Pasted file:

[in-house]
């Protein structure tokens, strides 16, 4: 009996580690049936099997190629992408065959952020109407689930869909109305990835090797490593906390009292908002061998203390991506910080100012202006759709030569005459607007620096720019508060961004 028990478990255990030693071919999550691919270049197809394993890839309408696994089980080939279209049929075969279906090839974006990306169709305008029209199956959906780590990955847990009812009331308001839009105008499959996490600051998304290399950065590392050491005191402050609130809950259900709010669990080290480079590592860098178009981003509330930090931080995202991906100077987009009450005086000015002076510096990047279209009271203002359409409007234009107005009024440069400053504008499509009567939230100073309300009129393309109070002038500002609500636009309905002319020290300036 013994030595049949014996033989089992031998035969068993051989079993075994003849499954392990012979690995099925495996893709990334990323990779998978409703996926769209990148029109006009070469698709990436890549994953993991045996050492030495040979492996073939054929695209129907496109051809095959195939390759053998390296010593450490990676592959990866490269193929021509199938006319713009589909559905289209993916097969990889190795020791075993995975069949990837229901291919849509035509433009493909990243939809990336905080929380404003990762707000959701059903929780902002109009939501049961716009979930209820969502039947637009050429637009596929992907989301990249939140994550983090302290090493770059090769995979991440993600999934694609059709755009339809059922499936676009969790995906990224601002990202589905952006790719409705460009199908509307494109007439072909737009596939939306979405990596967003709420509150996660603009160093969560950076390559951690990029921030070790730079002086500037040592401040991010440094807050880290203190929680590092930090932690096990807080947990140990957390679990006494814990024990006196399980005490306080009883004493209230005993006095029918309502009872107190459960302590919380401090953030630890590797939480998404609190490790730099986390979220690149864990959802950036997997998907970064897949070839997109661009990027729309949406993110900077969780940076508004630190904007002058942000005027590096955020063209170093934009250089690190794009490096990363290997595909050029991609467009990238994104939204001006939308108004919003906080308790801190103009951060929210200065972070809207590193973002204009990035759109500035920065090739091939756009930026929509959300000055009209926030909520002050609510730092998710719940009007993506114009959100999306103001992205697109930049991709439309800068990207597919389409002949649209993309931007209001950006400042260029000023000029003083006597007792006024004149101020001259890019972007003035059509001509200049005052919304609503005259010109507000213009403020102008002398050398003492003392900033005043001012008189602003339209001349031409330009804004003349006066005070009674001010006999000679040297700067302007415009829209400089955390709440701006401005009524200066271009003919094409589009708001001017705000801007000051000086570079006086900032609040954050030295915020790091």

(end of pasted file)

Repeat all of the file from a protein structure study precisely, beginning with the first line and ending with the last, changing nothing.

[in-house]
């Protein structure tokens, strides 16, 4: 009996580690049936099997190629992408065959952020109407689930869909109305990835090797490593906390009292908002061998203390991506910080100012202006759709030569005459607007620096720019508060961004 028990478990255990030693071919999550691919270049197809394993890839309408696994089980080939279209049929075969279906090839974006990306169709305008029209199956959906780590990955847990009812009331308001839009105008499959996490600051998304290399950065590392050491005191402050609130809950259900709010669990080290480079590592860098178009981003509330930090931080995202991906100077987009009450005086000015002076510096990047279209009271203002359409409007234009107005009024440069400053504008499509009567939230100073309300009129393309109070002038500002609500636009309905002319020290300036 013994030595049949014996033989089992031998035969068993051989079993075994003849499954392990012979690995099925495996893709990334990323990779998978409703996926769209990148029109006009070469698709990436890549994953993991045996050492030495040979492996073939054929695209129907496109051809095959195939390759053998390296010593450490990676592959990866490269193929021509199938006319713009589909559905289209993916097969990889190795020791075993995975069949990837229901291919849509035509433009493909990243939809990336905080929380404003990762707000959701059903929780902002109009939501049961716009979930209820969502039947637009050429637009596929992907989301990249939140994550983090302290090493770059090769995979991440993600999934694609059709755009339809059922499936676009969790995906990224601002990202589905952006790719409705460009199908509307494109007439072909737009596939939306979405990596967003709420509150996660603009160093969560950076390559951690990029921030070790730079002086500037040592401040991010440094807050880290203190929680590092930090932690096990807080947990140990957390679990006494814990024990006196399980005490306080009883004493209230005993006095029918309502009872107190459960302590919380401090953030630890590797939480998404609190490790730099986390979220690149864990959802950036997997998907970064897949070839997109661009990027729309949406993110900077969780940076508004630190904007002058942000005027590096955020063209170093934009250089690190794009490096990363290997595909050029991609467009990238994104939204001006939308108004919003906080308790801190103009951060929210200065972070809207590193973002204009990035759109500035920065090739091939756009930026929509959300000055009209926030909520002050609510730092998710719940009007993506114009959100999306103001992205697109930049991709439309800068990207597919389409002949649209993309931007209001950006400042260029000023000029003083006597007792006024004149101020001259890019972007003035059509001509200049005052919304609503005259010109507000213009403020102008002398050398003492003392900033005043001012008189602003339209001349031409330009804004003349006066005070009674001010006999000679040297700067302007415009829209400089955390709440701006401005009524200066271009003919094409589009708001001017705000801007000051000086570079006086900032609040954050030295915020790091």